Each engine was an open tub with a copper lined tank mounted on four wheels and hauled by hand. Two piston type pumps -- one on either side -- ejected the water as six to eight men on each side pushed down on the rails. If the hand tub were near a source of water, then a suction hose twenty feet long could draw up the supply. Otherwise the tub had to be filled by a bucket brigade.

The Hunneman Company manufactured hand-operated fire engines from 1792 to 1883 when steam fire engines forced the hand engines off the market. William C. Hunneman, the founder of the company, was a coppersmith, and learned his trade in the shop of the old master, Paul Revere.

The Lewiston Falls Village Corp. continued until 1856, when the Legislature passed an act creating the Lewiston Village Corp. and the Auburn Village Corp. The Lewiston company received the hand engine Androscoggin #1 and all other properties situated in the Town of Lewiston. The Auburn company received Excelsior #2 and all other properties located in Auburn and Danville.

Alonzo Garcelon and Daniel Holland were authorized to place a notice in the Lewiston Falls Journal calling voters in the corporate limits to vote by ballot on the question of accepting the Act to create Lewiston Village Corp. The same procedure was followed in Auburn by James Goff and Edward T. Little with notice to voters published in the Democratic Advocate. The act creating the Auburn Village Corp. was approved March 14, 1856.

The new Auburn corporation had for its officers: clerk, Ambrose Harriman; assessors, Edward T. Little, Nelson Dingley and John Merrill; treasurer, Phillip Briggs. Excelsior #2 chief engineer was Charles Clark, with assistants S. P. Miller, W. H. Waldron, and George Drinkwater. Police officers and night watchmen were Benjamin Dunn, Asa P. Miller, Thomas Littlefield, Andrew Pettingill, and John Merrill.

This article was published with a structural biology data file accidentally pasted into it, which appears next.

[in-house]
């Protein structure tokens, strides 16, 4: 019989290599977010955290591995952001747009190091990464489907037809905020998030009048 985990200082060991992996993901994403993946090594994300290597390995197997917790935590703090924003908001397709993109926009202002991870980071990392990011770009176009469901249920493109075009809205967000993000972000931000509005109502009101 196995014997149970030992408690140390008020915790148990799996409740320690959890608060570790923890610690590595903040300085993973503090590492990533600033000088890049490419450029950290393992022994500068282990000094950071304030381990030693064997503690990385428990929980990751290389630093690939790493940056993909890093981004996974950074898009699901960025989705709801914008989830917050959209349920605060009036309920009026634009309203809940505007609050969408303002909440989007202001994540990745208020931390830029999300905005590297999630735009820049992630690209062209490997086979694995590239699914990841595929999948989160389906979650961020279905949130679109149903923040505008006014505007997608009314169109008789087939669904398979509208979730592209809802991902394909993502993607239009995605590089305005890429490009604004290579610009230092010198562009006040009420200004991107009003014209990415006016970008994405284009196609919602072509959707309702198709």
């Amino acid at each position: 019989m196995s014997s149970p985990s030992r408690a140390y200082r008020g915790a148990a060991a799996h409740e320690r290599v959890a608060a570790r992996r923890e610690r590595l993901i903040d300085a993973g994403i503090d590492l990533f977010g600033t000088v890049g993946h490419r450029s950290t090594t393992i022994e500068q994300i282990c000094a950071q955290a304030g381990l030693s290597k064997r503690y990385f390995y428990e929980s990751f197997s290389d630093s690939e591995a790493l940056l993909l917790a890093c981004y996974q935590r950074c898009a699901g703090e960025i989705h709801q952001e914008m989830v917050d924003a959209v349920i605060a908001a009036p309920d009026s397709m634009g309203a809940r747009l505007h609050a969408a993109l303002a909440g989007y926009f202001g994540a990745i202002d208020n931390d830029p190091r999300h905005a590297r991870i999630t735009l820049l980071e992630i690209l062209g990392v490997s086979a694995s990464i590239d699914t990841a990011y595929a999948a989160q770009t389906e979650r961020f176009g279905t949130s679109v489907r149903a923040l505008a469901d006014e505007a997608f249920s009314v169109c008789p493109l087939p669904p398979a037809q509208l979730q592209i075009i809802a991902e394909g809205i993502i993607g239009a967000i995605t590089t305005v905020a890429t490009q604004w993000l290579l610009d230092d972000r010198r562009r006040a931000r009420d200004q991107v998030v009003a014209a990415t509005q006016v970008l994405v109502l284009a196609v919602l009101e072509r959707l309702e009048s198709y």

On March 18, 1867, the Auburn town meeting voted to authorize the selectmen to purchase the fire engine and other properties of the Auburn Village Corp. The equipment was in need of repairs. An appropriation of $550 was voted to repair the engine and shingle the station roof.

In 1870 the Auburn City Council voted $5500 to buy a steamer and on November 12, 1870, voted $6500 for construction of a new Engine House at Court and Spring Streets. On June 16, 1871, Steamer Co. #1 was formed to operate the steamer and attending hose reel. After 1875 interest in the Excelsior began to wane and by 1878 it was not being used.

In 1878 the City Council voted to station Excelsior #2 at North Auburn. The Engine Hall of 2 stories was built at North Auburn in 1880 "between the bridges." Excelsior #2 was kept on the ground floor along with road machinery. The second floor was a social hall and used some time as a grange hall. In 1884 the North Auburn Company disbanded.

On February 2, 1887, Excelsior #2 was leased to an independant company, Veteran Firemens Association, on condition it be kept in Auburn except to attend musters. Signers for the company were Adam or Abram Libby, foreman; Charles P. Hunt, 1st asst. foreman; Edward W. Dunn, 2nd asst. foreman.